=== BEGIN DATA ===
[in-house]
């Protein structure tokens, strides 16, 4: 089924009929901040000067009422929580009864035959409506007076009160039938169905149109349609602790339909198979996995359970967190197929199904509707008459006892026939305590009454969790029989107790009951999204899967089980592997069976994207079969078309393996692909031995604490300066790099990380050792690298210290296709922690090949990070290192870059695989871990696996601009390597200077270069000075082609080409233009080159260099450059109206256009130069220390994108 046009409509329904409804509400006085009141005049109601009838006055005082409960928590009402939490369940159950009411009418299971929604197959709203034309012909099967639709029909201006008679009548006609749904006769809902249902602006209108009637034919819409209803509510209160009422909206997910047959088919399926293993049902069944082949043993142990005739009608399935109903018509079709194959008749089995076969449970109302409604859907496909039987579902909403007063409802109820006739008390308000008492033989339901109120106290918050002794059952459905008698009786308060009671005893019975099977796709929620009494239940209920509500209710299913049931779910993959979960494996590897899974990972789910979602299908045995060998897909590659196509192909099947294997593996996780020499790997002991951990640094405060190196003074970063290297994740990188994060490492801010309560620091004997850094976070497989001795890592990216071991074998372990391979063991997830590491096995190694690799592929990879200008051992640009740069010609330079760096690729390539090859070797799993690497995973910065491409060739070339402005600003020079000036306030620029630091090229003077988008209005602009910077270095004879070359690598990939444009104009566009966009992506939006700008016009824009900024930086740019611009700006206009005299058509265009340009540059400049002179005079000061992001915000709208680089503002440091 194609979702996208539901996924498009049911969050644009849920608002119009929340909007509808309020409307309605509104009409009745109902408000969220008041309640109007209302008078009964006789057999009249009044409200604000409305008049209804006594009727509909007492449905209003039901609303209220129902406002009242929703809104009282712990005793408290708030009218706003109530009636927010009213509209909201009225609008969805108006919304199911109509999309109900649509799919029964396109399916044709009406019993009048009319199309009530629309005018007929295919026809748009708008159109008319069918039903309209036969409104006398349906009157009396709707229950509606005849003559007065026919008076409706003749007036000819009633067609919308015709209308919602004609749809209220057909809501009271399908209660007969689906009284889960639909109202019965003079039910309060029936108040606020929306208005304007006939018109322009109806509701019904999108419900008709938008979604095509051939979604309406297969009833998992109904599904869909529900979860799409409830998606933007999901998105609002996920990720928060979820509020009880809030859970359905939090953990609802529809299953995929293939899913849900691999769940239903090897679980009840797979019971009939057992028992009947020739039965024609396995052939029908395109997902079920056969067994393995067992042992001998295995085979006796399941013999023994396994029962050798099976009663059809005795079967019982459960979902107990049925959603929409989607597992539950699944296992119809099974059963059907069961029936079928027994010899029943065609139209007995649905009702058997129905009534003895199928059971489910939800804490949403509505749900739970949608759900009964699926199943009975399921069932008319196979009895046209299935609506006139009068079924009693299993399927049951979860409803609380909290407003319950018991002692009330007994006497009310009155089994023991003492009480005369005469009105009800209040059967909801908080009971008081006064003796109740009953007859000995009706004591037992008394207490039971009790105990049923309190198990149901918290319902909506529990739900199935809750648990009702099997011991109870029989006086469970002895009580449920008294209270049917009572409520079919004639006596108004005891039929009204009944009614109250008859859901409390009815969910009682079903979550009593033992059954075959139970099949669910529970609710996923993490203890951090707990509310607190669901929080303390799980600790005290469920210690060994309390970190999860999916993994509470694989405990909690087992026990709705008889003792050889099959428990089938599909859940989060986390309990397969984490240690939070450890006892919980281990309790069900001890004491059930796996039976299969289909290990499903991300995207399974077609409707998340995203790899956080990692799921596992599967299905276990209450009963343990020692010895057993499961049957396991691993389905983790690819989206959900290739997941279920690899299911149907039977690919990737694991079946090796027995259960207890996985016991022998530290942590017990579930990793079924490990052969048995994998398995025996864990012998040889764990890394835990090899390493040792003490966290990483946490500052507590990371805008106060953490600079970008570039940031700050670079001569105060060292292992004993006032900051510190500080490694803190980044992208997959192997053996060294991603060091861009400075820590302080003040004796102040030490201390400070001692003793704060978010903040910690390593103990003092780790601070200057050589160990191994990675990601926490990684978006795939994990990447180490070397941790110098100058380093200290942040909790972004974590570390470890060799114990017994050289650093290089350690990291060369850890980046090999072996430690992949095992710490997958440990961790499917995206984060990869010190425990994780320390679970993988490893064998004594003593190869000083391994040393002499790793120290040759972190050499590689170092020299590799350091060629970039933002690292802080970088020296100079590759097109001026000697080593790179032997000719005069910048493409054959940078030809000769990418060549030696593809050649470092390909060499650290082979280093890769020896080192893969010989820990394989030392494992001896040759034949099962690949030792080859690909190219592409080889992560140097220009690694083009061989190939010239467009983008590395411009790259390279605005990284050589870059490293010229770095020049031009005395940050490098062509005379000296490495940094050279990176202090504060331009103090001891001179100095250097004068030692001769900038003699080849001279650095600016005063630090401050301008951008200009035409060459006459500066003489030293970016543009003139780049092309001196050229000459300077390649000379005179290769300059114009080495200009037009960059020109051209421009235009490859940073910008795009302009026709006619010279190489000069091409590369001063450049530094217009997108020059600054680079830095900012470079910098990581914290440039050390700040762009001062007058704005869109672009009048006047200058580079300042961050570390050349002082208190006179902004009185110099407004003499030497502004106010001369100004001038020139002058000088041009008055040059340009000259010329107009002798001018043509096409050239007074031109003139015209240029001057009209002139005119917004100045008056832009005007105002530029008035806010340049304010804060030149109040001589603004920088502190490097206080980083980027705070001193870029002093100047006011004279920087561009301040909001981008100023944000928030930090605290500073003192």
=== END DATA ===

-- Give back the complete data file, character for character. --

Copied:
[in-house]
């Protein structure tokens, strides 16, 4: 089924009929901040000067009422929580009864035959409506007076009160039938169905149109349609602790339909198979996995359970967190197929199904509707008459006892026939305590009454969790029989107790009951999204899967089980592997069976994207079969078309393996692909031995604490300066790099990380050792690298210290296709922690090949990070290192870059695989871990696996601009390597200077270069000075082609080409233009080159260099450059109206256009130069220390994108 046009409509329904409804509400006085009141005049109601009838006055005082409960928590009402939490369940159950009411009418299971929604197959709203034309012909099967639709029909201006008679009548006609749904006769809902249902602006209108009637034919819409209803509510209160009422909206997910047959088919399926293993049902069944082949043993142990005739009608399935109903018509079709194959008749089995076969449970109302409604859907496909039987579902909403007063409802109820006739008390308000008492033989339901109120106290918050002794059952459905008698009786308060009671005893019975099977796709929620009494239940209920509500209710299913049931779910993959979960494996590897899974990972789910979602299908045995060998897909590659196509192909099947294997593996996780020499790997002991951990640094405060190196003074970063290297994740990188994060490492801010309560620091004997850094976070497989001795890592990216071991074998372990391979063991997830590491096995190694690799592929990879200008051992640009740069010609330079760096690729390539090859070797799993690497995973910065491409060739070339402005600003020079000036306030620029630091090229003077988008209005602009910077270095004879070359690598990939444009104009566009966009992506939006700008016009824009900024930086740019611009700006206009005299058509265009340009540059400049002179005079000061992001915000709208680089503002440091 194609979702996208539901996924498009049911969050644009849920608002119009929340909007509808309020409307309605509104009409009745109902408000969220008041309640109007209302008078009964006789057999009249009044409200604000409305008049209804006594009727509909007492449905209003039901609303209220129902406002009242929703809104009282712990005793408290708030009218706003109530009636927010009213509209909201009225609008969805108006919304199911109509999309109900649509799919029964396109399916044709009406019993009048009319199309009530629309005018007929295919026809748009708008159109008319069918039903309209036969409104006398349906009157009396709707229950509606005849003559007065026919008076409706003749007036000819009633067609919308015709209308919602004609749809209220057909809501009271399908209660007969689906009284889960639909109202019965003079039910309060029936108040606020929306208005304007006939018109322009109806509701019904999108419900008709938008979604095509051939979604309406297969009833998992109904599904869909529900979860799409409830998606933007999901998105609002996920990720928060979820509020009880809030859970359905939090953990609802529809299953995929293939899913849900691999769940239903090897679980009840797979019971009939057992028992009947020739039965024609396995052939029908395109997902079920056969067994393995067992042992001998295995085979006796399941013999023994396994029962050798099976009663059809005795079967019982459960979902107990049925959603929409989607597992539950699944296992119809099974059963059907069961029936079928027994010899029943065609139209007995649905009702058997129905009534003895199928059971489910939800804490949403509505749900739970949608759900009964699926199943009975399921069932008319196979009895046209299935609506006139009068079924009693299993399927049951979860409803609380909290407003319950018991002692009330007994006497009310009155089994023991003492009480005369005469009105009800209040059967909801908080009971008081006064003796109740009953007859000995009706004591037992008394207490039971009790105990049923309190198990149901918290319902909506529990739900199935809750648990009702099997011991109870029989006086469970002895009580449920008294209270049917009572409520079919004639006596108004005891039929009204009944009614109250008859859901409390009815969910009682079903979550009593033992059954075959139970099949669910529970609710996923993490203890951090707990509310607190669901929080303390799980600790005290469920210690060994309390970190999860999916993994509470694989405990909690087992026990709705008889003792050889099959428990089938599909859940989060986390309990397969984490240690939070450890006892919980281990309790069900001890004491059930796996039976299969289909290990499903991300995207399974077609409707998340995203790899956080990692799921596992599967299905276990209450009963343990020692010895057993499961049957396991691993389905983790690819989206959900290739997941279920690899299911149907039977690919990737694991079946090796027995259960207890996985016991022998530290942590017990579930990793079924490990052969048995994998398995025996864990012998040889764990890394835990090899390493040792003490966290990483946490500052507590990371805008106060953490600079970008570039940031700050670079001569105060060292292992004993006032900051510190500080490694803190980044992208997959192997053996060294991603060091861009400075820590302080003040004796102040030490201390400070001692003793704060978010903040910690390593103990003092780790601070200057050589160990191994990675990601926490990684978006795939994990990447180490070397941790110098100058380093200290942040909790972004974590570390470890060799114990017994050289650093290089350690990291060369850890980046090999072996430690992949095992710490997958440990961790499917995206984060990869010190425990994780320390679970993988490893064998004594003593190869000083391994040393002499790793120290040759972190050499590689170092020299590799350091060629970039933002690292802080970088020296100079590759097109001026000697080593790179032997000719005069910048493409054959940078030809000769990418060549030696593809050649470092390909060499650290082979280093890769020896080192893969010989820990394989030392494992001896040759034949099962690949030792080859690909190219592409080889992560140097220009690694083009061989190939010239467009983008590395411009790259390279605005990284050589870059490293010229770095020049031009005395940050490098062509005379000296490495940094050279990176202090504060331009103090001891001179100095250097004068030692001769900038003699080849001279650095600016005063630090401050301008951008200009035409060459006459500066003489030293970016543009003139780049092309001196050229000459300077390649000379005179290769300059114009080495200009037009960059020109051209421009235009490859940073910008795009302009026709006619010279190489000069091409590369001063450049530094217009997108020059600054680079830095900012470079910098990581914290440039050390700040762009001062007058704005869109672009009048006047200058580079300042961050570390050349002082208190006179902004009185110099407004003499030497502004106010001369100004001038020139002058000088041009008055040059340009000259010329107009002798001018043509096409050239007074031109003139015209240029001057009209002139005119917004100045008056832009005007105002530029008035806010340049304010804060030149109040001589603004920088502190490097206080980083980027705070001193870029002093100047006011004279920087561009301040909001981008100023944000928030930090605290500073003192």